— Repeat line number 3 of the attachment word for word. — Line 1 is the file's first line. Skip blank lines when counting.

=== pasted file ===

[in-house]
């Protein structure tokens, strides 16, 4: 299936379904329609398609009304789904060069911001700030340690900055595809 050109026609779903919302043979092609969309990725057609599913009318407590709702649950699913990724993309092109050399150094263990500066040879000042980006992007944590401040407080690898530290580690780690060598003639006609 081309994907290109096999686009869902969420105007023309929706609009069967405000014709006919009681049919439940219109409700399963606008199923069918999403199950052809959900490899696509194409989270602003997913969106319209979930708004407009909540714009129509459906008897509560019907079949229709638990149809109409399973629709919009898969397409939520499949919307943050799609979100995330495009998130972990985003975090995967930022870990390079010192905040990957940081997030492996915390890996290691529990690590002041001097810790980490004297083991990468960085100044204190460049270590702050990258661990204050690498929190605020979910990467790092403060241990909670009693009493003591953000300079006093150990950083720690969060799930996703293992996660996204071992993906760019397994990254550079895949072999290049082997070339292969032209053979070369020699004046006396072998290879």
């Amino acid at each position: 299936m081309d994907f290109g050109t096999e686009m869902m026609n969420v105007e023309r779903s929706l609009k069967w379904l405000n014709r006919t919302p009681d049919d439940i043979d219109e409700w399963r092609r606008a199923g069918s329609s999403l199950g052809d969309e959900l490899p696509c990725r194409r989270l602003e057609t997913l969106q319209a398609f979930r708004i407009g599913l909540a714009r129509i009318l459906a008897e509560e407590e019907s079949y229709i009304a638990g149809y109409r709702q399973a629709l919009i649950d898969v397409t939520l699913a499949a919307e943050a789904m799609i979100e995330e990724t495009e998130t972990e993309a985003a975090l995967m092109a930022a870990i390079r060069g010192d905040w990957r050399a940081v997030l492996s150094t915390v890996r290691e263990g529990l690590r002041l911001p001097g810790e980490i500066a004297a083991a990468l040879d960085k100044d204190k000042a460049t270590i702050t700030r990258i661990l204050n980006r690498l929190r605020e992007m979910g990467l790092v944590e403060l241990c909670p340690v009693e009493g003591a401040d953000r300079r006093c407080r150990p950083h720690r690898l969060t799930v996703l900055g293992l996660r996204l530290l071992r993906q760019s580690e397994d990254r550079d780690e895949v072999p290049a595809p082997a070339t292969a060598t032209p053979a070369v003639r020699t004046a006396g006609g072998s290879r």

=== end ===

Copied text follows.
């Amino acid at each position: 299936m081309d994907f290109g050109t096999e686009m869902m026609n969420v105007e023309r779903s929706l609009k069967w379904l405000n014709r006919t919302p009681d049919d439940i043979d219109e409700w399963r092609r606008a199923g069918s329609s999403l199950g052809d969309e959900l490899p696509c990725r194409r989270l602003e057609t997913l969106q319209a398609f979930r708004i407009g599913l909540a714009r129509i009318l459906a008897e509560e407590e019907s079949y229709i009304a638990g149809y109409r709702q399973a629709l919009i649950d898969v397409t939520l699913a499949a919307e943050a789904m799609i979100e995330e990724t495009e998130t972990e993309a985003a975090l995967m092109a930022a870990i390079r060069g010192d905040w990957r050399a940081v997030l492996s150094t915390v890996r290691e263990g529990l690590r002041l911001p001097g810790e980490i500066a004297a083991a990468l040879d960085k100044d204190k000042a460049t270590i702050t700030r990258i661990l204050n980006r690498l929190r605020e992007m979910g990467l790092v944590e403060l241990c909670p340690v009693e009493g003591a401040d953000r300079r006093c407080r150990p950083h720690r690898l969060t799930v996703l900055g293992l996660r996204l530290l071992r993906q760019s580690e397994d990254r550079d780690e895949v072999p290049a595809p082997a070339t292969a060598t032209p053979a070369v003639r020699t004046a006396g006609g072998s290879r």